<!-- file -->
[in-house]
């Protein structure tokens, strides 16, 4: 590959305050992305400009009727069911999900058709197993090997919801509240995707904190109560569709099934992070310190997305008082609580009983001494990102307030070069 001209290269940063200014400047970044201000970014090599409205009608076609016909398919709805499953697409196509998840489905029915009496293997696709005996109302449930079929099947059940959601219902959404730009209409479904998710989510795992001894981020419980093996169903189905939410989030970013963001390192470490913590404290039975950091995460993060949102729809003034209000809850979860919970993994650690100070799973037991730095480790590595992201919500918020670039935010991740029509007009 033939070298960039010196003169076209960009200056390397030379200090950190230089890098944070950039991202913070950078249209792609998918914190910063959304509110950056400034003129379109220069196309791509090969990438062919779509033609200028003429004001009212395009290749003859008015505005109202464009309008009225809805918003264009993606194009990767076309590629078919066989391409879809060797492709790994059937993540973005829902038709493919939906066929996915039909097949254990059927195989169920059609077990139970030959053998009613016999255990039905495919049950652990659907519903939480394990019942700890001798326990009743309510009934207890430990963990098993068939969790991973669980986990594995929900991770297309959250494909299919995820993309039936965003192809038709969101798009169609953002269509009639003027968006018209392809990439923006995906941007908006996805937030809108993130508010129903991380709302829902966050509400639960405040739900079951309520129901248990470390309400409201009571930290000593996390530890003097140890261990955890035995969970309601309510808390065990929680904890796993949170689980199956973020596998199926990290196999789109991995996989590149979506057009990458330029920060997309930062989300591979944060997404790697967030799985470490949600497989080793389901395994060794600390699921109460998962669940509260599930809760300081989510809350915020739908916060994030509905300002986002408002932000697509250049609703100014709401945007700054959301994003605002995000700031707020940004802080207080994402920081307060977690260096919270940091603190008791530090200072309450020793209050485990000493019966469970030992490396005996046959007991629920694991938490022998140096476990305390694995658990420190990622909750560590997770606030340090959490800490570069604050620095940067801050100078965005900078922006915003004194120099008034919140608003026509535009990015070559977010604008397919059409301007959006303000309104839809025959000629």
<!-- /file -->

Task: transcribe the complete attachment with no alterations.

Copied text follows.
[in-house]
């Protein structure tokens, strides 16, 4: 590959305050992305400009009727069911999900058709197993090997919801509240995707904190109560569709099934992070310190997305008082609580009983001494990102307030070069 001209290269940063200014400047970044201000970014090599409205009608076609016909398919709805499953697409196509998840489905029915009496293997696709005996109302449930079929099947059940959601219902959404730009209409479904998710989510795992001894981020419980093996169903189905939410989030970013963001390192470490913590404290039975950091995460993060949102729809003034209000809850979860919970993994650690100070799973037991730095480790590595992201919500918020670039935010991740029509007009 033939070298960039010196003169076209960009200056390397030379200090950190230089890098944070950039991202913070950078249209792609998918914190910063959304509110950056400034003129379109220069196309791509090969990438062919779509033609200028003429004001009212395009290749003859008015505005109202464009309008009225809805918003264009993606194009990767076309590629078919066989391409879809060797492709790994059937993540973005829902038709493919939906066929996915039909097949254990059927195989169920059609077990139970030959053998009613016999255990039905495919049950652990659907519903939480394990019942700890001798326990009743309510009934207890430990963990098993068939969790991973669980986990594995929900991770297309959250494909299919995820993309039936965003192809038709969101798009169609953002269509009639003027968006018209392809990439923006995906941007908006996805937030809108993130508010129903991380709302829902966050509400639960405040739900079951309520129901248990470390309400409201009571930290000593996390530890003097140890261990955890035995969970309601309510808390065990929680904890796993949170689980199956973020596998199926990290196999789109991995996989590149979506057009990458330029920060997309930062989300591979944060997404790697967030799985470490949600497989080793389901395994060794600390699921109460998962669940509260599930809760300081989510809350915020739908916060994030509905300002986002408002932000697509250049609703100014709401945007700054959301994003605002995000700031707020940004802080207080994402920081307060977690260096919270940091603190008791530090200072309450020793209050485990000493019966469970030992490396005996046959007991629920694991938490022998140096476990305390694995658990420190990622909750560590997770606030340090959490800490570069604050620095940067801050100078965005900078922006915003004194120099008034919140608003026509535009990015070559977010604008397919059409301007959006303000309104839809025959000629």